It seems to be the day for statistics, because on the heels of the U.S. Census releasing population numbers, the sheriff's department is updating their crime statistics and the outlook is good.
More than 100 pages of details showing preliminary reported crime statistics for the unincorporated communities and 42 contract cities policed by the Los Angeles County Sheriff's Department can be found at www.lasd.org . Visit the “Crime Prevention and Information” page or access them directly at http://file.lacounty.gov/lasd/cms1_148405.pdf 
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These include year to date (two month) 2011 reported preliminary crime statistics compared to 2010 and compared to five years ago (2006). Reported crimes for each sheriff's station and city include homicides, robberies, burglaries, etc. (To review the statistics, open the file, right click with your computer mouse and use the search engine: http://file.lacounty.gov/lasd/cms1_148405.pdf ).
As of the end of February 2011, preliminary reported crime data shows that reported overall incidents of violent crimes (Part 1) have declined 11.79 percent, and serious property crimes reported (Part I) have declined by 7.1 percent in Sheriff’s patrol areas countywide, compared to last year at this time. These numbers combine to show a 7.98 percent decrease in overall Part I crimes.
While violent crimes have been on the decline, property burglaries in Santa Clarita, especially those involving vehicles, have kept deputies busy. There are several things you can do to avoid being a victim, including the following:
- Don't leave valuables in your car.
- If you must leave valuable items in your car while out and about, place items out of sight.
- Never open a trunk, fill it full of valuables, close it, and then just walk away.
- Once home, unload your valuables immediately. Do not store valuables in your car any longer than necessary, and definitely never overnight.
- Leave no trace. Don't leave any sign that there might be valuables out of sight in your vehicle, such as docking stations or connector cables.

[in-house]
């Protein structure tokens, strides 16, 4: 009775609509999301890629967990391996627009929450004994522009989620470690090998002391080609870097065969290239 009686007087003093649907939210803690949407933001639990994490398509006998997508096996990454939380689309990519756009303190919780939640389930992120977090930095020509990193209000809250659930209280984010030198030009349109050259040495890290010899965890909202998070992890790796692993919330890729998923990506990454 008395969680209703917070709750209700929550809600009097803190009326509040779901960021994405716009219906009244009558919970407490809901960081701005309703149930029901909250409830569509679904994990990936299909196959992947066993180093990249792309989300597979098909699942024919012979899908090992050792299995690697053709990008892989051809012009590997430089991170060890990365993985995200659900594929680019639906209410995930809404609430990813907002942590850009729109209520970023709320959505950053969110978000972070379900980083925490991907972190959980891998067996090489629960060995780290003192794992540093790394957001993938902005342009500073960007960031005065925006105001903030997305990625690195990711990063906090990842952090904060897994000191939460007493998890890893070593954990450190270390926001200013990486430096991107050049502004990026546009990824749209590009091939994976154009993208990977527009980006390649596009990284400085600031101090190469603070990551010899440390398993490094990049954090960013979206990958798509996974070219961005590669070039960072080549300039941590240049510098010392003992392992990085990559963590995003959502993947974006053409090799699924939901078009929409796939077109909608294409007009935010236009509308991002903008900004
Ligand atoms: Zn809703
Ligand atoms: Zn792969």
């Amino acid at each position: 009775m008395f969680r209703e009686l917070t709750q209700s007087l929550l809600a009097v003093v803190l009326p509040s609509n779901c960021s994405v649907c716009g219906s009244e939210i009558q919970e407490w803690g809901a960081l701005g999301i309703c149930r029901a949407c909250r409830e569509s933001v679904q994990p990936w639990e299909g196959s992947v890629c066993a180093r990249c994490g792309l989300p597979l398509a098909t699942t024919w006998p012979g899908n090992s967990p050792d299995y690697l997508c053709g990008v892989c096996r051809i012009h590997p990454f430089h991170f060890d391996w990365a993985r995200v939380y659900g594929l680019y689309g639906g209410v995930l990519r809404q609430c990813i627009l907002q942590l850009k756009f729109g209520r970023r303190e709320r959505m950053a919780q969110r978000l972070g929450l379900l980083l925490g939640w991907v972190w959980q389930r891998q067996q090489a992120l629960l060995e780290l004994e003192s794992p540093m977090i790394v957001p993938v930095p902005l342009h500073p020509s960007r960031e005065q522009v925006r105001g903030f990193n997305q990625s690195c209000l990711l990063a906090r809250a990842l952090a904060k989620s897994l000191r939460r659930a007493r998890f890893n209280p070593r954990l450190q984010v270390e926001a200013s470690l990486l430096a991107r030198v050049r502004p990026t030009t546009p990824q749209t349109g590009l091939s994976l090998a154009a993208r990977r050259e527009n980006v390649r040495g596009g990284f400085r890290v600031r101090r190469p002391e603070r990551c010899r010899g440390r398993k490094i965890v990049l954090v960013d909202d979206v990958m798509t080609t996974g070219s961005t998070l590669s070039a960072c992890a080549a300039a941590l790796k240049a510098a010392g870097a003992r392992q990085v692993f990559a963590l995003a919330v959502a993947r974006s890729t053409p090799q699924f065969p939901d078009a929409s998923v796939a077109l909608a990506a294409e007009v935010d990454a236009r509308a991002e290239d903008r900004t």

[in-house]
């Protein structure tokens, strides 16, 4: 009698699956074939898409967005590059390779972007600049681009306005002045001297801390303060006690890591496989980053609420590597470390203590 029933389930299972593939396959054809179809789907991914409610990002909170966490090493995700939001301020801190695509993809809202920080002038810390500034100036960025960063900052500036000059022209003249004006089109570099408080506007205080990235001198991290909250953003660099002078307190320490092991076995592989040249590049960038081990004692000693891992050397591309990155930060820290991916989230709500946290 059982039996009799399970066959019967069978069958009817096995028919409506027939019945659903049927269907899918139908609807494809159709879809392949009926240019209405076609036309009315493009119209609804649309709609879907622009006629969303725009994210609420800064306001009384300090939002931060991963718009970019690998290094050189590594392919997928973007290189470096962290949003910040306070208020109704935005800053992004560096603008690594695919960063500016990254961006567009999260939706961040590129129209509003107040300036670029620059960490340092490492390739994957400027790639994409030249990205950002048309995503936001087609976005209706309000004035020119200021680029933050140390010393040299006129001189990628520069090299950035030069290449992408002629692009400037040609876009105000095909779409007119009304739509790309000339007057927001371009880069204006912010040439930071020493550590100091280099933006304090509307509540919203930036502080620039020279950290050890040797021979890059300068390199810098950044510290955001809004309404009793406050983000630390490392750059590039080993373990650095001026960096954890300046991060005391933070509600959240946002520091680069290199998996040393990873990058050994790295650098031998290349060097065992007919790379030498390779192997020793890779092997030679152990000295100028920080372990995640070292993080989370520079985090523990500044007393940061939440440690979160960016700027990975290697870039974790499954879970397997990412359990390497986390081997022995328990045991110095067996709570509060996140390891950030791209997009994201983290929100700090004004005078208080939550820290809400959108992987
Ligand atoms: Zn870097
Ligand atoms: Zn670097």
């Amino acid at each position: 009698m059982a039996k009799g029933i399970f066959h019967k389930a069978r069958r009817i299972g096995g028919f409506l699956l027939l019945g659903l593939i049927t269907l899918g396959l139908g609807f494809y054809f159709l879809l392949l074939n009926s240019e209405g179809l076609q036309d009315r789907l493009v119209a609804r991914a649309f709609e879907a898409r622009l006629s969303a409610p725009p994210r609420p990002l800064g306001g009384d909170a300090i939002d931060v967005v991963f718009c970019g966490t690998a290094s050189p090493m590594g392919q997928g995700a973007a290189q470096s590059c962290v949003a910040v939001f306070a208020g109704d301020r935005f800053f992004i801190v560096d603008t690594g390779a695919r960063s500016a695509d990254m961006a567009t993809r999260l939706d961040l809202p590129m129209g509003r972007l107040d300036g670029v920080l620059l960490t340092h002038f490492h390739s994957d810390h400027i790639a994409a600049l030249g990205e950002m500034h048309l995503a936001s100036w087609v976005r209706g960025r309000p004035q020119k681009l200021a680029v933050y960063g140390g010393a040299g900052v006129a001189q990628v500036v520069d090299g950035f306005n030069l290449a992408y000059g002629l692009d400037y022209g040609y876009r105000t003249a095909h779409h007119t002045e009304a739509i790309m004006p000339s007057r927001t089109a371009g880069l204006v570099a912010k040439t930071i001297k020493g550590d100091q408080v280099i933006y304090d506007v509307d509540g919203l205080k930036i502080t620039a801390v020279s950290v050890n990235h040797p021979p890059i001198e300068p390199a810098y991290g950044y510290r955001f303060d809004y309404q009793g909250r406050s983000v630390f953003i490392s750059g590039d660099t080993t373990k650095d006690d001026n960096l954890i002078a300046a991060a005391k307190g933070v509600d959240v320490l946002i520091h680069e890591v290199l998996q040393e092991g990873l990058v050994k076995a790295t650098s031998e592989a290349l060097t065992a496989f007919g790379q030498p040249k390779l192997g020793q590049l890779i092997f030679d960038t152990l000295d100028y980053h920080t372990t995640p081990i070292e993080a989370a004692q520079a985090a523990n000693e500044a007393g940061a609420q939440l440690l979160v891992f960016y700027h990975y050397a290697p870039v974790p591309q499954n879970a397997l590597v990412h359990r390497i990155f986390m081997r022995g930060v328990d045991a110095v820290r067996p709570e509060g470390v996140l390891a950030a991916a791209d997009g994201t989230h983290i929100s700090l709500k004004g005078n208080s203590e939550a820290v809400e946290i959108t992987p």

- Very few auto break-ins are random — thieves see something in plain sight that is valuable, or hints of possible hidden valuables
- Try to park in busy, well-lighted areas
- Lock all your vehicle's doors even if you plan to be gone for only a brief time. It only takes seconds to steal your stuff! It's not at all uncommon for thieves to walk down a row of parked vehicles and check car doors to see if they are unlocked. Don't leave any window open or even cracked open, including vent/wing windows and sunroofs.
- As soon as you notice something's stolen (or that your car has been broken into) do not touch/adjust anything in, on, or around the car. As soon as possible, call the police to report the incident and if possible, to have fingerprints taken.
- Do not confront anyone. Property can be replaced! Be alert, be aware, and be prepared to be a good witness.
As of the end of February 2011, preliminary reported crime data shows that criminal homicides in Sheriff’s patrol areas have increased by 11.11 percent (two homicides), compared to the same year-to-date (two-month) period last year (27 homicides last year compared to 29 this year). This follows a five-year overall decrease in homicides in 2010. 2010 had the lowest homicide rate (allowing for population changes) in Sheriff’s Department patrol areas since 1965.
To view the LASD 1960-2010 homicides and ratios, and 1960-2010 charts of Part 1 crimes and rate on the official website of the Los Angeles County Sheriff’s Department (http://www.lasd.org ), click on the following link:
To receive more detailed, up-to-date information directly from LASD via e-mail, register for "Nixle" alerts at www.Nixle.com  or more directly at https://local.nixle.com/register/  and register for "LASD-Headquarters Newsroom (SHB), Los Angeles County Sheriff" and your local LASD station area. Or, text your zip code to 888777 to receive text alerts only. Standard text messaging rates may apply, depending on your calling plan.
To access the new Federal Bureau of Investigation (FBI) Online Tool that makes decades of crime statistics research easier, go to http://sheriff.lacounty.gov/wps/portal/lasd/!ut/p/c5/04_SB8K8xLLM9MSSzPy8xBz9CP0os3gLAwgwcjfzdDPw9Hf3dAswNjcyCDLRDwfpwK3CyRwib4ADOBro-3nk56bqF2Rnpzk6KioCAMV4niQ!/dl3/d3/L2dJQSEvUUt3QS9ZQnZ3LzZfOTAwMEdPQlMyRzZNOTBJQ1Q2S1Y0UDFPMzA!/?WCM_GLOBAL_CONTEXT=/wps/wcm/connect/lasd+content/lasd+site/home/home+top+stories/fbi_crime_tool 
and logon to the following links: UCR Data Tool; Crime Statistics; Uniform Crime Reporting Program; Crime in the United States, 2009.
Partner to prevent or report crime by contacting your local sheriff’s station. Or, if you wish to remain anonymous, call “LA Crime Stoppers” by dialing 800-222-TIPS (8477), texting the letters TIPLA plus your tip to CRIMES (274637), or using the website http://lacrimestoppers.org .